CIA Director Michael Hayden’s release of a report on the agency’s performance prior to the Sept. 11 terrorist attacks has triggered a predictable result: more of the blame game.

To be sure, the CIA and others made mistakes. For example, an FBI memo warning of the activities of Middle Eastern men at U.S. flight schools never went beyond the desk of a midlevel unit chief, though it arrived at headquarters two months before Sept. 11. If such mistakes had not happened, perhaps the attacks could have been prevented.

But “could have” is not the same thing as “would have.” Those who believe the latter assume that intelligence is a perfect science, but it is as much art as science.

Although the CIA inspector general’s report focuses solely on CIA accountability, it identifies a larger problem: “Neither the U.S. government nor the IC [intelligence community] had a comprehensive strategy for combating al-Qaida.” Before Sept. 11, for example, President Bush didn’t mention al-Qaida at all in discussing U.S. national security. His focus was on rogue states, weapons of mass destruction and ballistic missile defense. And to be fair, the Clinton administration didn’t have Osama bin Laden and al-Qaida squarely in its sights either.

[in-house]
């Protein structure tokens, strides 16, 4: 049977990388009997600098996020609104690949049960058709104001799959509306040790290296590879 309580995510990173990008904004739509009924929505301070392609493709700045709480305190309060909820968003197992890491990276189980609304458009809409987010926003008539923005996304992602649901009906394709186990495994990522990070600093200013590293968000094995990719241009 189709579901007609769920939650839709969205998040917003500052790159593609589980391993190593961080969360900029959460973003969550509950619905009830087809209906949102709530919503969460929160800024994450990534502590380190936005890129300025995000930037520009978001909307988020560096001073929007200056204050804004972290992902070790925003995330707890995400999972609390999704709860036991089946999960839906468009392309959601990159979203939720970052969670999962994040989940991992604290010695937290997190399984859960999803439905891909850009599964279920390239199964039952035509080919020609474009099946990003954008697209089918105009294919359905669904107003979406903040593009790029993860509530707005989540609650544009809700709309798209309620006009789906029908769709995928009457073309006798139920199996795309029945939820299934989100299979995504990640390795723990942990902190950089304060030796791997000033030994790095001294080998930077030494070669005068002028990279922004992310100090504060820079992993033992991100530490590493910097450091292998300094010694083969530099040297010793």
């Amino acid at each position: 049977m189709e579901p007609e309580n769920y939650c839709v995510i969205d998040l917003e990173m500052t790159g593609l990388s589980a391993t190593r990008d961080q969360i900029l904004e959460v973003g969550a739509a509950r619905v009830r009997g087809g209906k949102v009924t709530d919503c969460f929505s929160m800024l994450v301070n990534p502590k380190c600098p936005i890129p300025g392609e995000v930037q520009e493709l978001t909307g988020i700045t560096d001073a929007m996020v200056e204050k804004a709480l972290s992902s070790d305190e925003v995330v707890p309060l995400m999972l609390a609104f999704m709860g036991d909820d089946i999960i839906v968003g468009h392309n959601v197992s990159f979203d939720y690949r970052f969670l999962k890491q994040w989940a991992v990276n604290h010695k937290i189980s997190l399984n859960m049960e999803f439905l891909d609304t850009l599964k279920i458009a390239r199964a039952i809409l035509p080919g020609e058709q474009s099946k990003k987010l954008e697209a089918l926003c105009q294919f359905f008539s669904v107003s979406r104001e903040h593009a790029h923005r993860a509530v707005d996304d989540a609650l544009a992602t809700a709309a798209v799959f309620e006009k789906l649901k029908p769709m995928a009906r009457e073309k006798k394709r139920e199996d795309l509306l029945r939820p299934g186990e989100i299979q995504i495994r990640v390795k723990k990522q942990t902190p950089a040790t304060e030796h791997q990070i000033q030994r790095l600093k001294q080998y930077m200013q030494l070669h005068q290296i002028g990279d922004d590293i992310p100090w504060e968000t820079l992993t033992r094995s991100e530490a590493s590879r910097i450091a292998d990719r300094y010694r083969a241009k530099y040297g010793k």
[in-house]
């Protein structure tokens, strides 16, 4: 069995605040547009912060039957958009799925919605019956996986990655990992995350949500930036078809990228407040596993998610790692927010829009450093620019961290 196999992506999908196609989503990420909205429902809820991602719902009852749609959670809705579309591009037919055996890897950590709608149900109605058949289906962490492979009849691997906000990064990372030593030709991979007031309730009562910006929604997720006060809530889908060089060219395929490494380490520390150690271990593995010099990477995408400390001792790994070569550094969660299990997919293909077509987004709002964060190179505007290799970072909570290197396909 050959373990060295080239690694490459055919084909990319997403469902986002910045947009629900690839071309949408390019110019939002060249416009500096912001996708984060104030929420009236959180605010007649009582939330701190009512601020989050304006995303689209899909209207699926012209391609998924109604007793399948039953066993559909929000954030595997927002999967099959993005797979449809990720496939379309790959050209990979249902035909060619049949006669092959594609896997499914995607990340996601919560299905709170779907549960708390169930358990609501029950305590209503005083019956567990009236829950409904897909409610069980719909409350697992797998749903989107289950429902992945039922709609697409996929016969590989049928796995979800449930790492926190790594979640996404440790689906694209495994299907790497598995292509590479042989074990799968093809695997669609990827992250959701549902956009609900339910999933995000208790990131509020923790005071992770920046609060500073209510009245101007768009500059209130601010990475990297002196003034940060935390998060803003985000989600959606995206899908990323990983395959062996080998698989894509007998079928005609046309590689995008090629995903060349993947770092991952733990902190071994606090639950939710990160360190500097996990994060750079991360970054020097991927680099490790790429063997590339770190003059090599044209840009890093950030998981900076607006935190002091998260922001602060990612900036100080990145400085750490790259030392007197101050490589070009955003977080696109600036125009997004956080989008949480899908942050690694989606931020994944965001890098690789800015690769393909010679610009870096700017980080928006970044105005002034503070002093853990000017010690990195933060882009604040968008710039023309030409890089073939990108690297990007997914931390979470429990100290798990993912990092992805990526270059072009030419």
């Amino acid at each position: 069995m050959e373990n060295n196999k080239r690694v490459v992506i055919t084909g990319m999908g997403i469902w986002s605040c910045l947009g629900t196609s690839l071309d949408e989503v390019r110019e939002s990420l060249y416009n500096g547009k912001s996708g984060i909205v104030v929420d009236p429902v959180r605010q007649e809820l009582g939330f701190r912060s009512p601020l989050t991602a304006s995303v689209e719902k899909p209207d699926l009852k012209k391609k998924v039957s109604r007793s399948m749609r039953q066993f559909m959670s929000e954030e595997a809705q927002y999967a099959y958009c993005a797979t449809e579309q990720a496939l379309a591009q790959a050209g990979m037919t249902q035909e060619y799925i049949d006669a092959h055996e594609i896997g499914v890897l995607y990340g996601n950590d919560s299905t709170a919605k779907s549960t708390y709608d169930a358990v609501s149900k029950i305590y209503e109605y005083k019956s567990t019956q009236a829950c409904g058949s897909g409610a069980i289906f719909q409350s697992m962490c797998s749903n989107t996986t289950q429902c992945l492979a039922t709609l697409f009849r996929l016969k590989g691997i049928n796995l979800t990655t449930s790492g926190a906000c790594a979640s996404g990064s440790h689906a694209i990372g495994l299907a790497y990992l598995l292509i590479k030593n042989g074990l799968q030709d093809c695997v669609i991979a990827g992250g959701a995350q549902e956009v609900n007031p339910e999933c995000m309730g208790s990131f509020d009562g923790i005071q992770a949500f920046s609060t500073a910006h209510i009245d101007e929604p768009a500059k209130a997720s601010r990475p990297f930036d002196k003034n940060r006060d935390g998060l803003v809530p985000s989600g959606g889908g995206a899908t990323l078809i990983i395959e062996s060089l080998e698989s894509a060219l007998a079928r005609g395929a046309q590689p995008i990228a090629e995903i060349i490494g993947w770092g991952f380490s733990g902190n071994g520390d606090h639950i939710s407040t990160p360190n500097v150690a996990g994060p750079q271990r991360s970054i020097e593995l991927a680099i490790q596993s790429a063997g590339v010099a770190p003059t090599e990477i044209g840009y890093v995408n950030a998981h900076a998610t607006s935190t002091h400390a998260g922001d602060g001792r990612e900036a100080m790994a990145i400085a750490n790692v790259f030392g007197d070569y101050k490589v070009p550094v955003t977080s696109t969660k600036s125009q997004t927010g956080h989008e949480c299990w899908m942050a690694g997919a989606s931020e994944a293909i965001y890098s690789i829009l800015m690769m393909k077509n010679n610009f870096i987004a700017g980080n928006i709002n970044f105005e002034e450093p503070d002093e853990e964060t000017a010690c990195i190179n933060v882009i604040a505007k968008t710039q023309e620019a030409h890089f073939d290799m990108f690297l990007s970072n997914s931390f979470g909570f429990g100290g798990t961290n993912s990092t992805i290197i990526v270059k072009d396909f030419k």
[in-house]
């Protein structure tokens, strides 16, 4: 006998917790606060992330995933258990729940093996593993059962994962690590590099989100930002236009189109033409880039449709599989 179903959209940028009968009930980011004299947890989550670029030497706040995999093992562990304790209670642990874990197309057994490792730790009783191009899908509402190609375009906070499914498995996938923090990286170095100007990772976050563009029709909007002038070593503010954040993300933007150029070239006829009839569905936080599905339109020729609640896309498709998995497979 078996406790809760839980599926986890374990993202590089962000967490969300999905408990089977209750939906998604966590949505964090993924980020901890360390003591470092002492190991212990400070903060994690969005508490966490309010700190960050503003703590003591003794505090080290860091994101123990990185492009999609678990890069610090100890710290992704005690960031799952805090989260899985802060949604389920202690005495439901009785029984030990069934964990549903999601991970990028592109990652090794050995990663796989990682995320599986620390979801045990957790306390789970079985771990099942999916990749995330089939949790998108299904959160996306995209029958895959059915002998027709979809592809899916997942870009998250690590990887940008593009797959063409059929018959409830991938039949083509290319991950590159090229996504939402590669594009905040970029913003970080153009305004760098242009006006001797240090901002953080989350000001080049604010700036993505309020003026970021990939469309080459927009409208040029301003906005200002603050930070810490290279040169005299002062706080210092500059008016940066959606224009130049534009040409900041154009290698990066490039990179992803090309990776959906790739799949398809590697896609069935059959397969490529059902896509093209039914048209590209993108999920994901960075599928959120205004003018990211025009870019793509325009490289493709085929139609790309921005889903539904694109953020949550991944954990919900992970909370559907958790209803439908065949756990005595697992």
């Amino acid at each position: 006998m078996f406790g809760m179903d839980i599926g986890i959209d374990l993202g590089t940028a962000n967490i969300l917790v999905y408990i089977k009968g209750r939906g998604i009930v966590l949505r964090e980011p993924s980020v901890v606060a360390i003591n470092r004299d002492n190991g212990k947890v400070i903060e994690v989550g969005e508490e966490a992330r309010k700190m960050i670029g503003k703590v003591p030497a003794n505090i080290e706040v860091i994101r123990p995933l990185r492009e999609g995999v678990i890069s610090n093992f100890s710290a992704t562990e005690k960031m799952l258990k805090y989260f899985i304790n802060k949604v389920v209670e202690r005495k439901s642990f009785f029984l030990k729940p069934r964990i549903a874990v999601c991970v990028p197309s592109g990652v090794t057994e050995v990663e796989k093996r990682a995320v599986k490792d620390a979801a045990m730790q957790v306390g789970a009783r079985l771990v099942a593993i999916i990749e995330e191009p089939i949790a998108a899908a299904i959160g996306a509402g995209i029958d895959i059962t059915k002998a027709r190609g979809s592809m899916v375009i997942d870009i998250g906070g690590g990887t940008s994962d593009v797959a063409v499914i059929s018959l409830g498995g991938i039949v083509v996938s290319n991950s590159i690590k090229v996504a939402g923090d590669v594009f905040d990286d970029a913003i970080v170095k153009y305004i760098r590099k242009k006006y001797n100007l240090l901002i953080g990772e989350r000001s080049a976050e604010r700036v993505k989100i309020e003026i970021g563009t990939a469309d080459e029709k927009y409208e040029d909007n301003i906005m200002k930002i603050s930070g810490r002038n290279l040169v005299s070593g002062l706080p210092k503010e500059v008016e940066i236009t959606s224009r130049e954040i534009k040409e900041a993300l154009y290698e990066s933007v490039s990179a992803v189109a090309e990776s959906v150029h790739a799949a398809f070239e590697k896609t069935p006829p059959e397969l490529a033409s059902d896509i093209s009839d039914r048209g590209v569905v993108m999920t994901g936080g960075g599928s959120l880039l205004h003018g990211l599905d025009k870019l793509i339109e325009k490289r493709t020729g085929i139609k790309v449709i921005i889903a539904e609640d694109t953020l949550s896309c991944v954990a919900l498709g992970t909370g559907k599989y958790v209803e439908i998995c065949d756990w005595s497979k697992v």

Trying to understand how Sept. 11 might have been averted requires more than a post-mortem on CIA procedures and a second look at the government’s nonexistent strategy for dealing with al- Qaida. Ultimately, the Sept. 11 terrorist attacks are inextricably linked to U.S. foreign policy.

The Sept. 11 Commission concluded that the rising tide of anti-American Muslim hatred is fueled more by what we do—that is, by U.S. policies—than by who we are. Our values, culture and way of life are not the problem; our actions are the problem.

Yet while the Sept. 11 Commission understood that point, it did not prescribe any real change in America’s post-Cold War foreign policy.

If we are unable to admit that some of our policy choices are wrong, how can we hope to correct them? Certainly, al-Qaida—not Americans or American society—is solely responsible for the death and destruction of those attacks. But the U.S. government must be held accountable for ill-conceived policies that have helped motivate terrorism.

U.S. foreign policy that results in unnecessary military intervention—the Balkans under President Clinton and Iraq under George W. Bush—is one of the main causes of the virulent anti- American sentiment fueling terrorism.

To understand what the U.S. government could have done better to prevent Sept. 11 and to understand how we might prevent future terrorist attacks, we need to adopt a more humble foreign policy, as candidate Bush advocated in 2000. That responsibility rests squarely in the Oval Office, not at CIA headquarters in Virginia.